And so I stand there where he had just been. Staring out at the sea of smiles. Focusing on one especially bright smile three rows from the front. My ma’s.

But just as I open my mouth and begin to utter whatever profound thing it is that I am meant to utter, my attention is drawn away. To the dark clouds that begin to hang loosely from the once sunny skies. Sirens replace the happy chirps of the happy birds. Smiles fade into frowns. And just like that…

I am awake.

My eyes flutter open. And I hear the indiscernible cries of people nearby. On my street. As I do most nights. Blue and red lights fill my room. The City’s nightlight. But I do not dare get up from my bed. I do not dare take a look outside.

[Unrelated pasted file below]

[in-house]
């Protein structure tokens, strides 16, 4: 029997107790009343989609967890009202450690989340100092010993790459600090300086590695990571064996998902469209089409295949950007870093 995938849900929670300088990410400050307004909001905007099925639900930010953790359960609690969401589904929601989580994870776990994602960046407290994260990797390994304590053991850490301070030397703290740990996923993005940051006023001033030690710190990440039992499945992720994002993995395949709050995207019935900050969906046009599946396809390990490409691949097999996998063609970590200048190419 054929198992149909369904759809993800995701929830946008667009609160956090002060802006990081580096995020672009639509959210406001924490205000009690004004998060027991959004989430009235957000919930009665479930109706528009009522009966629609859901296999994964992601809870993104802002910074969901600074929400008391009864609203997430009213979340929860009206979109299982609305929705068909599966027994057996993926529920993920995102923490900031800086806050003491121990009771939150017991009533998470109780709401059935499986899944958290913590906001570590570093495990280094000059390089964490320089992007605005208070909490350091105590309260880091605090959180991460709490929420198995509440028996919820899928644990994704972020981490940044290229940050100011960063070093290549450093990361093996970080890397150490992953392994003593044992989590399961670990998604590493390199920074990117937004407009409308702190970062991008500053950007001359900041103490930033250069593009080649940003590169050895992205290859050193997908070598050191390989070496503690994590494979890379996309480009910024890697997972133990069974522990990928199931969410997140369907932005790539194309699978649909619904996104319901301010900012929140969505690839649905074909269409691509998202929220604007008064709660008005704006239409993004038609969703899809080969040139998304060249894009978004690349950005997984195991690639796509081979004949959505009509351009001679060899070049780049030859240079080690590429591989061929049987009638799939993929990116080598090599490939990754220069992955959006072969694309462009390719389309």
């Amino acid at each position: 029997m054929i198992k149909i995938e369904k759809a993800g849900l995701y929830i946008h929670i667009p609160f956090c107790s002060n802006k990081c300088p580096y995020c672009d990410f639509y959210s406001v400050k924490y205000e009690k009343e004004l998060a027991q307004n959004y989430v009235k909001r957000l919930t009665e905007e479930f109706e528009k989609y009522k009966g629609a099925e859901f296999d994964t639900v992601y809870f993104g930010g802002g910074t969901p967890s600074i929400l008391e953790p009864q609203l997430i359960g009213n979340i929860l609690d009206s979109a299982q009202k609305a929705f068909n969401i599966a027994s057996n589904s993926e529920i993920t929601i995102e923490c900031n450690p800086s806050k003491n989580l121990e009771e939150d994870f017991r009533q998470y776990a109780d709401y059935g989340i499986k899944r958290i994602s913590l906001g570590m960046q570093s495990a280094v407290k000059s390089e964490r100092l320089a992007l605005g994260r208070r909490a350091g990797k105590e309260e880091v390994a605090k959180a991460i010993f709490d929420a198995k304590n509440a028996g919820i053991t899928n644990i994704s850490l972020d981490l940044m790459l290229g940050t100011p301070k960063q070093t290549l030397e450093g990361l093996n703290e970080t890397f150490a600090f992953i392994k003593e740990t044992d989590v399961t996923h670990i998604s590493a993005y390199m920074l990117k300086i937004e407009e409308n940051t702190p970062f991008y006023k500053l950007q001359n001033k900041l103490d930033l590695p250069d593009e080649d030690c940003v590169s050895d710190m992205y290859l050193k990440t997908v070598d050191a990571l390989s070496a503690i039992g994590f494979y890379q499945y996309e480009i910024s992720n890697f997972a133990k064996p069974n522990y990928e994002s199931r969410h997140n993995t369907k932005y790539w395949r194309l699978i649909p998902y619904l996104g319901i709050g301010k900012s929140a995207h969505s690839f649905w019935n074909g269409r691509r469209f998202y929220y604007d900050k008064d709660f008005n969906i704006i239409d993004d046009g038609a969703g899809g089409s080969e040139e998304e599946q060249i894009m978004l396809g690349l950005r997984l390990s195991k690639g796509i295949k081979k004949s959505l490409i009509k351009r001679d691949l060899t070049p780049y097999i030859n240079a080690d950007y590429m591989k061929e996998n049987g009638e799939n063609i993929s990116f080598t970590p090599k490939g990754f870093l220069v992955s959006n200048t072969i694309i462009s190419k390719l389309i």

My father had left ma and me before I was old enough to even know who he was. He left us because he had been shot. Had fallen victim to the horrific surroundings that were inner-city living. He’d lost his ability to discern the difference between right and wrong. And so ma always made sure to remind me before I left for school each day. To make good choices. And so I tried as hard as I could to distance myself from the darkness that threatened to bleed its way into my home and poison my life.

Ma worked three jobs in order to pay for food and to keep this dilapidated roof over our heads. And she’d taken $5 every month and placed it in a box under a loose floorboard by her dresser. Saving it for me.

And I remember asking her as I began to grow up how $5 a month was going to help me when I was older. How that was ever going to come close to being enough.

“It will never be enough if you don’t start somewhere,” she’d say, meaning every word of it with every bone in her body. Making me believe it as well.